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GOCRITIC! Karlovy Vary 2019

GoCritic! Interview: Stefan Malešević • Director of Mamonga

"Film is a dialogue in which you have to make an effort to complete the missing parts, and by doing so, it becomes more valuable for you"


- We spoke to young Serbian director Stefan Malešević about his feature debut Mamonga, which premiered at KVIFF’s East of the West Competition

GoCritic! Interview: Stefan Malešević  • Director of Mamonga
Stefan Malešević presenting Mamonga in Karlovy Vary

Four days after the end of this year's KVIFF, I met up with Stefan Malešević – Serbian writer-director of Mamonga [+see also:
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, which premiered at the event's East of the West competition – in bustling Belgrade. He arrived via electric scooter – now something of a necessity in the city due to omnipresent construction works that have rendered frustration-free transportation impossible. We chatted about KVIFF and the impact it had on his film's future career; several prominent festivals in Europe and further afield have already expressed serious interest.

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Mamonga is a three-part film portraying a young woman and a young man experiencing a traumatic event from completely different perspectives – she as a victim of a rape and he as a mute bystander – and their lives ten years after the event. The central theme that flows through each story is people’s inability to communicate, which can take many forms. I ask Malešević why was that incident chosen as a starting point in the narrative.

“I was inspired by the case of Kitty Genovese – a girl who was brutally raped and murdered in Queens, New York – a case that is famous because of the witnesses, tenants in nearby buildings who heard the whole incident happening and did nothing," he replies. "This made me think a lot about what it means to be a good or bad person. For me, people who perceive themselves as moral, normal citizens and don’t act in situations where someone else is endangered and in need for their help are in some way worse than those rapists or murderers.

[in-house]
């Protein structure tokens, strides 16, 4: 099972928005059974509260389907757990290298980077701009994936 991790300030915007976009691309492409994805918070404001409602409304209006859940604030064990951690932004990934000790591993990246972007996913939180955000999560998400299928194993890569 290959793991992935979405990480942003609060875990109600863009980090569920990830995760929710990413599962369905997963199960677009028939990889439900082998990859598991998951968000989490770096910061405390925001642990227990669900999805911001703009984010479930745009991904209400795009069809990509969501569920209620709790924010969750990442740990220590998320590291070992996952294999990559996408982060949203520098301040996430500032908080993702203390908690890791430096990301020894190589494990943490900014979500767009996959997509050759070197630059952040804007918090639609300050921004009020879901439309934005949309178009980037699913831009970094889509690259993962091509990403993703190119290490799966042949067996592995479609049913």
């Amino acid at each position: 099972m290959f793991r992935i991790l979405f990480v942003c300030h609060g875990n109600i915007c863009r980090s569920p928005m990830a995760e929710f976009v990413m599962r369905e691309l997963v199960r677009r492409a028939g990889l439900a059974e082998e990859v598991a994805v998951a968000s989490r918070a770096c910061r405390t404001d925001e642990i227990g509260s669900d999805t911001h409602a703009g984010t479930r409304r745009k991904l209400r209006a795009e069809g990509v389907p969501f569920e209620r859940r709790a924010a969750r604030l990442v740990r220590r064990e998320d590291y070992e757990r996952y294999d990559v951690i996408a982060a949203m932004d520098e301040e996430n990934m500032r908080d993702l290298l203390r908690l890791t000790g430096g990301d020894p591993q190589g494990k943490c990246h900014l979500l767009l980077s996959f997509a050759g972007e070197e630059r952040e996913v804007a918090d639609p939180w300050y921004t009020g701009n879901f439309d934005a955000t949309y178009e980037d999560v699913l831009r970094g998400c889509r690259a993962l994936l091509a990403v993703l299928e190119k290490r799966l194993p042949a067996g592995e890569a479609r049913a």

"At what exact point did that story turn into a fable about lack of communication, I’m not sure, but creatively speaking – when I have a certain idea I just let it develop on its own. I don’t think too much about concepts, themes, analysis, those are all things that come after. And so it happened that lack of communication and understanding developed as a central theme to this film. Even before that, the patriarchy was a leitmotif and somehow it also represents a lack of understanding for the other side’s needs and wants. When we connected those two themes, it all clicked together.”

I ask him about the twists and turns involved in his creative process. “At first, the idea was just to make a film about the first story," says Malešević. "When I decided to expand it, I brought two co-writers to work with me. We knew that we wanted each story to happen in a village, a small town and a city, as well as to portray childhood, adolescence and old age.

"I also knew that the story about old age should include an Asian woman who gets lost in a remote Balkan village – just based on a feeling. The initial idea was for the three stories to be completely separate, but later we came to the solution where the other two stories represent the future of the main characters ten years later, in which they become side characters. That is maybe my favourite dramaturgical aspect in this film.”

Mamonga's loose narrative structure and cinemascope format provide enough space (both visually and story-wise) for the viewers to choose their own focal points in constructing the fable, a key aspect for Malešević. “Yes, it’s very important for me not to impose a frame of interpretation onto the audience or to lead them to feel a certain kind of way during some scenes or towards characters. It is clear that this isn’t a totally abstract film and there is some framework in which the story operates, but I feel as I am only drawing the borders of a playground on which you can play football or basketball or do whatever else you like. On the other hand, I don’t feel obliged to follow linearity. Life itself isn’t as linear as much as we like to think – and it’s impossible in life to grasp the consequentiality which is common in narrative film – so I feel the need not to follow it through in my films as well.”

As we wrap up and prepare to head out into the chaotic city, he expands his thoughts on the art of spectating: “I think that film works very much as a mirror and that it doesn’t represent a passive experience. It’s a dialogue in which you have to make an effort to complete the missing parts – and by doing so the film becomes more valuable for you.”

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